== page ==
• Mein Kampf ‘topped the list of reserves in every library’. Next came Guns or Butter (1938) by  diplomat and journalist Robert Bruce Lockhart, which had as a subtitle ‘War Countries and Peace Countries of Europe Revisited’; and Insanity Fair (1938) by Douglas Reed, who was anti-Semitic but said to be wary of Hitler.  Also in demand were: Inside Europe (1936) by John Gunther, Kurt Ludecke’s I Knew Hitler (1937) and Madeleine Kent’s I Married a German.  Gunther was a US foreign correspondent based in Europe and Ludecke, a Nazi supporter who had fallen out with Hitler.  I cannot discover much about Madeleine Kent, but the title of her book sounds rather sensationalist.
  • Sheffield Libraries routinely recorded non-fiction borrowed by category. The annual report speculated that the sharp increases in the categories of politics, travel and history* were due to the international situation.  Almost 10,000 more books were read on politics, from 47,614 in 1937-38 to 57,094 in 1938-39 – an increase of nearly 20 per cent; and travel and history were each up by about 4,000.  The total issue that year was, by the way, 2.7 million and it was estimated that 18 per cent of the Sheffield population had library tickets.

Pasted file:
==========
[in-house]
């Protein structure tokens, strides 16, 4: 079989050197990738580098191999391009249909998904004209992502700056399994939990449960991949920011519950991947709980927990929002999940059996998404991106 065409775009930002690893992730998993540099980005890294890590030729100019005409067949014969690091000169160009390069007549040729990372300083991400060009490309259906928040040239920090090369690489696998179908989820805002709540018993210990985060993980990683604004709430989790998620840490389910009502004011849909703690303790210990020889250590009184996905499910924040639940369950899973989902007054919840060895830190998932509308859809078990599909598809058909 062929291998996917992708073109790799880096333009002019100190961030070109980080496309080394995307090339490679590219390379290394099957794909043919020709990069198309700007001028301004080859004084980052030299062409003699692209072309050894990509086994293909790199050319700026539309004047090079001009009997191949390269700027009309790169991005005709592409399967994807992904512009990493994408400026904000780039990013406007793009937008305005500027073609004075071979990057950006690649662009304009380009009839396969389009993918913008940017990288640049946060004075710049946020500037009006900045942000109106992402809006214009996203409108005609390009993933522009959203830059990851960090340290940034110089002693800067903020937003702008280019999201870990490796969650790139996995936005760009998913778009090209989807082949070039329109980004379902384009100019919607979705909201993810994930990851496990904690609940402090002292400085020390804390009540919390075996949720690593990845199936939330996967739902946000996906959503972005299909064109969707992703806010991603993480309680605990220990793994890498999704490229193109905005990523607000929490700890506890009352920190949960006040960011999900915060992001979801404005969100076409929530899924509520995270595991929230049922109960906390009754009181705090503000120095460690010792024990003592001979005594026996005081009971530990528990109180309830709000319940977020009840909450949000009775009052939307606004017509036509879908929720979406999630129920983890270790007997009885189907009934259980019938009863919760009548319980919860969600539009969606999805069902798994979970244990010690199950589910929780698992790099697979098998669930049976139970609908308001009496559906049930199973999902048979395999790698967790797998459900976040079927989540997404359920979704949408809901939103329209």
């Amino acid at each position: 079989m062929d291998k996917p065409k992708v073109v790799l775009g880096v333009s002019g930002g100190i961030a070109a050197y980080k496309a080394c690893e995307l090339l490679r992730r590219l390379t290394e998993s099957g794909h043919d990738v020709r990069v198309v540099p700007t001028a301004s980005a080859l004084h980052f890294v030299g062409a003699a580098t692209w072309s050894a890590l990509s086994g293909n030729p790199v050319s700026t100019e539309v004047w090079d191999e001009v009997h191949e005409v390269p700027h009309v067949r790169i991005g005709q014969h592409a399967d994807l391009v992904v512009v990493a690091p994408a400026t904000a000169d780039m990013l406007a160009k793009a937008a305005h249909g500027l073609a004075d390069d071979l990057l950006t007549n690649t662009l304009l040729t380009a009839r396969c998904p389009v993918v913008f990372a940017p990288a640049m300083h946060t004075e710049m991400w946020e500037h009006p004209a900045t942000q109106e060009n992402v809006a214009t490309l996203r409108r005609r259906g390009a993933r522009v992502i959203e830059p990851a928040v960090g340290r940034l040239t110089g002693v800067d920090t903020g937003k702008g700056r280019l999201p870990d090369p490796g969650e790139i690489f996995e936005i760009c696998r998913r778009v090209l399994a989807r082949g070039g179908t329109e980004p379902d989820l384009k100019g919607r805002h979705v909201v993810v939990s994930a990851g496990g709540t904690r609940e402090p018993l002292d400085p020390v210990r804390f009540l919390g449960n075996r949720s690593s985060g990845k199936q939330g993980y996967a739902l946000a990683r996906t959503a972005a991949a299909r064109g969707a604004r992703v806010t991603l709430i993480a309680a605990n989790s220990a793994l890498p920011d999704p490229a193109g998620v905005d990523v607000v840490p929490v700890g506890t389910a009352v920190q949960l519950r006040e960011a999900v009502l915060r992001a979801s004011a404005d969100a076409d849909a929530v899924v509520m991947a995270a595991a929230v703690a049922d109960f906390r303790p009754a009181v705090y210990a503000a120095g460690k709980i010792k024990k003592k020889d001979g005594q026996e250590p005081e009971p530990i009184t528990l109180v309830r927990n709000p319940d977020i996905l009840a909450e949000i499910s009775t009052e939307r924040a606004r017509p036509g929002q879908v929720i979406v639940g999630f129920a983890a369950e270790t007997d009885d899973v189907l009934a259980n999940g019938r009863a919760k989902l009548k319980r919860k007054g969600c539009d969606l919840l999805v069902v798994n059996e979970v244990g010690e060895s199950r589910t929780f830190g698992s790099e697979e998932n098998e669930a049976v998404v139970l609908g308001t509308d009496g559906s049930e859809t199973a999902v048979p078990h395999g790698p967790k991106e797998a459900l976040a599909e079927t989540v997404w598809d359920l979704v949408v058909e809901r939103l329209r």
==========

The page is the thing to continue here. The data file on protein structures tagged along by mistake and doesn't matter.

Apparently it did not prove easy to meet readers’ demands:

The demand for ‘crisis’ books has, in fact, been rather embarrassing. The pace of events makes such books quickly out of date, and the sum available for new books does not allow of their being bought in the quantity necessary to satisfy more than a fraction of the demand for them during their life of immediate appeal.  Moreover, it is a library’s function to select those of merit, and it is not easy to separate these quickly from the hurried ‘pot-boilers’ which have appeared on the market.